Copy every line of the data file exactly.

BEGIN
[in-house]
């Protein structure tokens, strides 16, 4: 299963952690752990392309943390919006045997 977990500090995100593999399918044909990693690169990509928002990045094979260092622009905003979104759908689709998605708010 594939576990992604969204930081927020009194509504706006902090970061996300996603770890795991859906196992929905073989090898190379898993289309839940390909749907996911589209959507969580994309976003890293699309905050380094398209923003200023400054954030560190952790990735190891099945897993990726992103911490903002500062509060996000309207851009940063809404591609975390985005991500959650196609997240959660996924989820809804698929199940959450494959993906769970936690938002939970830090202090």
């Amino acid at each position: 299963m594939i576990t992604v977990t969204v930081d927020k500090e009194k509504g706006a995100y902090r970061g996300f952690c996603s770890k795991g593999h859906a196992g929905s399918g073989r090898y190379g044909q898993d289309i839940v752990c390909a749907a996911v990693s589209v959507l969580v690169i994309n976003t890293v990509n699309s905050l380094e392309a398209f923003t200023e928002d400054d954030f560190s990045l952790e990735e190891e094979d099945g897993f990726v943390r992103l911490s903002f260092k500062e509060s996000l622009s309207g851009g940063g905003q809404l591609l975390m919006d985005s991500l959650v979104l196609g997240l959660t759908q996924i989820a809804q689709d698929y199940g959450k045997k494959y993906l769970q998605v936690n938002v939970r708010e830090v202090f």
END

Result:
[in-house]
């Protein structure tokens, strides 16, 4: 299963952690752990392309943390919006045997 977990500090995100593999399918044909990693690169990509928002990045094979260092622009905003979104759908689709998605708010 594939576990992604969204930081927020009194509504706006902090970061996300996603770890795991859906196992929905073989090898190379898993289309839940390909749907996911589209959507969580994309976003890293699309905050380094398209923003200023400054954030560190952790990735190891099945897993990726992103911490903002500062509060996000309207851009940063809404591609975390985005991500959650196609997240959660996924989820809804698929199940959450494959993906769970936690938002939970830090202090």
């Amino acid at each position: 299963m594939i576990t992604v977990t969204v930081d927020k500090e009194k509504g706006a995100y902090r970061g996300f952690c996603s770890k795991g593999h859906a196992g929905s399918g073989r090898y190379g044909q898993d289309i839940v752990c390909a749907a996911v990693s589209v959507l969580v690169i994309n976003t890293v990509n699309s905050l380094e392309a398209f923003t200023e928002d400054d954030f560190s990045l952790e990735e190891e094979d099945g897993f990726v943390r992103l911490s903002f260092k500062e509060s996000l622009s309207g851009g940063g905003q809404l591609l975390m919006d985005s991500l959650v979104l196609g997240l959660t759908q996924i989820a809804q689709d698929y199940g959450k045997k494959y993906l769970q998605v936690n938002v939970r708010e830090v202090f």